We entrusted the construction and installation of this platform to Rhode Island–based woodworkers Joseph Gulezian and Jeff Pizzi. If you’ve ever sat on our gallery benches, then you’ve already encountered their handiwork. I knew that Gulezian and Pizzi could achieve the high degree of quality that the design of this folding screen platform required. They needed not only to grapple with its large size but to source the highest quality white oak and to expertly mill, join, and finish it. With such a simple overall appearance, meticulousness was essential. 

Two men stand in a woodshop between a table saw and a band saw.
Jeff Pizzi (left) and Joseph Gulezian (right) in their woodshop. Photo courtesy of Joseph Gulezian and Jeff Pizzi.

To reinforce the idea of translating woven wefts of tatami into wooden planks, I specified that the oak be rift-sawn—that is, the boards extracted from their logs so that the annual growth rings are arrayed in parallel straight lines. It takes well-connected and experienced woodworkers to be able to source and recognize lumber of such quality.

Two technical drawings, one on top and one on bottom, show a diagram of the surface (top) and interior detailing (bottom) of a custom-built platform. Several notes and measurements are written on each diagram.
Joseph Gulezian’s shop drawings for the Japanese folding screen platform. Courtesy of Joseph Gulezian.

The other key design feature, for which I relied on Gulezian’s and Pizzi’s expertise, was in the two contrasting wood finishes. For the outer framing, we wanted the oak darkened to match our gallery floorboards and benches. For the inside panels, however, a lighter tone was desired, similar to the pale straw color of tatami. Though most wood finishes will impart a deeper brown hue, Gulezian and Pizzi figured out how to provide the protective benefits of a topcoat while maintaining something like the raw appearance of white oak.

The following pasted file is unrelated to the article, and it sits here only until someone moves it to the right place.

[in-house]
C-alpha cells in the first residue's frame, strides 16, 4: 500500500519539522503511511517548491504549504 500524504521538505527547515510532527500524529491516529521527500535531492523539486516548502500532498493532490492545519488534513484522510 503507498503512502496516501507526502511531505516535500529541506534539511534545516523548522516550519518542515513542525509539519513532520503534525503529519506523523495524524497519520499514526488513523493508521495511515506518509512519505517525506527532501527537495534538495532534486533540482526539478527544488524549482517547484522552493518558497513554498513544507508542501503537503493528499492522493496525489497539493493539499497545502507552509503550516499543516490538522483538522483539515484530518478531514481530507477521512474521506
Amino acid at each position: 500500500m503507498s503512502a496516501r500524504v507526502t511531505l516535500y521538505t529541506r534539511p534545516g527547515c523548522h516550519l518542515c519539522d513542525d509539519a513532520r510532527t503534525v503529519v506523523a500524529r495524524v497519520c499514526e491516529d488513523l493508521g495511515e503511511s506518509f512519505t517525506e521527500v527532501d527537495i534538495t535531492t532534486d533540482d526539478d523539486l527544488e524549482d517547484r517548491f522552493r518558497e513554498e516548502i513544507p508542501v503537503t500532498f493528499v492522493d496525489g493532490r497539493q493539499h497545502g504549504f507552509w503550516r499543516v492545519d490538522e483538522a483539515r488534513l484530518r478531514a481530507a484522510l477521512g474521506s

Two side-by-side gallery images show (left) a man tilting in a segment of a finished wood panel onto a platform near where another man is standing and (right) two men adjusting the outside border of the platform.
Joseph Gulezian (in the white shirt) and Jeff Pizzi (in the purple shirt in the image at right) assemble the platform in our gallery, assisted by the museums’ exhibition production specialist Sean Lunsford (in the brown shirt). Notice the two tones in the finish of the white oak. Photos: Elie Glyn.

We invite you to visit the gallery (2600), sit on one of the benches made by Gulezian and Pizzi, and view beautifully painted folding screens on the new platform. We hope the experience will impart a sense of warmth, balance, and intimacy—in short, that both you and the artwork feel at home together.

Concrete Monoliths for Delicate Porcelain 

In July 2022, in our Busch-Reisinger Museum galleries on Level 1, we opened a special installation conceived by American sculptor Arlene Shechet, Disrupt the View: Arlene Shechet at the Harvard Art Museums. Visitors encounter the artist’s own ceramic works interspersed with the museums’ historical collections of German and Asian porcelain, presented in a variety of unconventional ways. We have several dozen plates mounted three-dimensionally in constellation-like arrangements; cups and bowls displayed upside down and stacked; and an assortment of figures playfully interacting with each other. In addition to selecting and arranging these porcelain objects, Shechet also specified the gallery furnishings and fixtures that support them in their final configuration. The plate constellations are held aloft by welded armatures of blackened steel, and the cups, bowls, figures, and similar objects rest on concrete pedestals. 

A gallery interior with a variety of porcelain objects on concrete pedestals or mounted to a steel armature. The display is next to large windows looking onto a ramp and a patch of grass.
Disrupt the View: Arlene Shechet at the Harvard Art Museums, on view through June 2025.

Concrete is not commonly used for display furniture in most art museums. Pedestals are typically made of wood and metal, with vitrines made of acrylic (Plexiglas) or glass. Thankfully, Shechet had a concrete craftsman in mind for this project: Kingston, New York–based artist Johnny Poux. I learned a great deal about this unique medium by working with Poux on these pedestals. With woodworking, parts are methodically cut and gradually assembled, but with concrete it’s all about preparing for the moment when the piece is poured and cast. Though a successful casting is a well-controlled process, the appearance of the finished piece can never be fully predetermined. This is part of the appeal of cast concrete: the uniquely marbled surface and galaxies of air bubbles remind one of naturally occurring minerals like coral or limestone. 

Two side-by-side images show (left) a man wearing a blue shirt and jeans sits on a wooden bench in the shape of a surfboard and a base is made of cement and (right) several porcelain figures sit on three concrete pedestals in a gallery. Two of the pedestals have a vitrine over the objects.